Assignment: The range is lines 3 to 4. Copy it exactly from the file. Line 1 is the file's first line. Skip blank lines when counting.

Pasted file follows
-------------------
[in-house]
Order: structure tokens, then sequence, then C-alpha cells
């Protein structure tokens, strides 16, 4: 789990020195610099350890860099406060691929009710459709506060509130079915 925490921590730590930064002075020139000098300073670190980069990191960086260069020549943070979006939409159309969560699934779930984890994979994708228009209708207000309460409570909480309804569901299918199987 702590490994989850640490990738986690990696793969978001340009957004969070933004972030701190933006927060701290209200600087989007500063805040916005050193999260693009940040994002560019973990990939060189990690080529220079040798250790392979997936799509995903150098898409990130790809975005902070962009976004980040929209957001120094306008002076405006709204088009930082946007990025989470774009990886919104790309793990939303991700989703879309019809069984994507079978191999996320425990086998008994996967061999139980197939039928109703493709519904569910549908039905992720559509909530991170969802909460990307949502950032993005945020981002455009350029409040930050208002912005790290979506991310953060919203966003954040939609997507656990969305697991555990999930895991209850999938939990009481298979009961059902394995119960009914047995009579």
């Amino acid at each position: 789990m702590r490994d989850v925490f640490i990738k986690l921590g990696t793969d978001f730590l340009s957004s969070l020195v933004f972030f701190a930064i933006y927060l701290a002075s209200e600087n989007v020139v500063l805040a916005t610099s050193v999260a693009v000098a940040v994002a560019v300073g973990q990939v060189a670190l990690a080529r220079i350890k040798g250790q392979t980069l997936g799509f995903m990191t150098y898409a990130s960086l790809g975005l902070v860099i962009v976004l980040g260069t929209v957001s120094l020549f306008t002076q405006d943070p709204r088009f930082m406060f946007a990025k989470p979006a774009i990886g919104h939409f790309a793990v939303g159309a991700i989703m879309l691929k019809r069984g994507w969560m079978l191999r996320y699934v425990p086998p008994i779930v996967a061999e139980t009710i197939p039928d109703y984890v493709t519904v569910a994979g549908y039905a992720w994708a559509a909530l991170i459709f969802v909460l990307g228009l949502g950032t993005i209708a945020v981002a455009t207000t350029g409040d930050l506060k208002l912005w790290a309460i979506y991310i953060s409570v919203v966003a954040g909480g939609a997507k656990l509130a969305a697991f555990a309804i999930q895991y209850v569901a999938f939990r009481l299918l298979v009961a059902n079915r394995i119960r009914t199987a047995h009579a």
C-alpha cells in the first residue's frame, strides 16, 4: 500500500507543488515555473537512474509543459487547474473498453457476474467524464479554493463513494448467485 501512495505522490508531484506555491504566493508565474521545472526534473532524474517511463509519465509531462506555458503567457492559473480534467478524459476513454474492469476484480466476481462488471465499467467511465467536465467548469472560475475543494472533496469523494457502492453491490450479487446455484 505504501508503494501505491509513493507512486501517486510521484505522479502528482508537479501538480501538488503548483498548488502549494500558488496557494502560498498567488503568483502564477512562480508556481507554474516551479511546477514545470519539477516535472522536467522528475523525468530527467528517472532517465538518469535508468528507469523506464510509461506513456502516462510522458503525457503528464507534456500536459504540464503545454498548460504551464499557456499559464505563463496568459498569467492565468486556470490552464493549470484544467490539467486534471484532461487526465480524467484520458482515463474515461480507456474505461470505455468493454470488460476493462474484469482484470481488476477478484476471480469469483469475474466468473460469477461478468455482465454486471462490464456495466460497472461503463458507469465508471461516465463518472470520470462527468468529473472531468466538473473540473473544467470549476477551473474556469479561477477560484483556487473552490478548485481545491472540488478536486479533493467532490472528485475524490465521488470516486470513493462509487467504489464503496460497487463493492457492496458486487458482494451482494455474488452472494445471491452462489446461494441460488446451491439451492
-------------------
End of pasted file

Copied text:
């Protein structure tokens, strides 16, 4: 789990020195610099350890860099406060691929009710459709506060509130079915 925490921590730590930064002075020139000098300073670190980069990191960086260069020549943070979006939409159309969560699934779930984890994979994708228009209708207000309460409570909480309804569901299918199987 702590490994989850640490990738986690990696793969978001340009957004969070933004972030701190933006927060701290209200600087989007500063805040916005050193999260693009940040994002560019973990990939060189990690080529220079040798250790392979997936799509995903150098898409990130790809975005902070962009976004980040929209957001120094306008002076405006709204088009930082946007990025989470774009990886919104790309793990939303991700989703879309019809069984994507079978191999996320425990086998008994996967061999139980197939039928109703493709519904569910549908039905992720559509909530991170969802909460990307949502950032993005945020981002455009350029409040930050208002912005790290979506991310953060919203966003954040939609997507656990969305697991555990999930895991209850999938939990009481298979009961059902394995119960009914047995009579």
């Amino acid at each position: 789990m702590r490994d989850v925490f640490i990738k986690l921590g990696t793969d978001f730590l340009s957004s969070l020195v933004f972030f701190a930064i933006y927060l701290a002075s209200e600087n989007v020139v500063l805040a916005t610099s050193v999260a693009v000098a940040v994002a560019v300073g973990q990939v060189a670190l990690a080529r220079i350890k040798g250790q392979t980069l997936g799509f995903m990191t150098y898409a990130s960086l790809g975005l902070v860099i962009v976004l980040g260069t929209v957001s120094l020549f306008t002076q405006d943070p709204r088009f930082m406060f946007a990025k989470p979006a774009i990886g919104h939409f790309a793990v939303g159309a991700i989703m879309l691929k019809r069984g994507w969560m079978l191999r996320y699934v425990p086998p008994i779930v996967a061999e139980t009710i197939p039928d109703y984890v493709t519904v569910a994979g549908y039905a992720w994708a559509a909530l991170i459709f969802v909460l990307g228009l949502g950032t993005i209708a945020v981002a455009t207000t350029g409040d930050l506060k208002l912005w790290a309460i979506y991310i953060s409570v919203v966003a954040g909480g939609a997507k656990l509130a969305a697991f555990a309804i999930q895991y209850v569901a999938f939990r009481l299918l298979v009961a059902n079915r394995i119960r009914t199987a047995h009579a």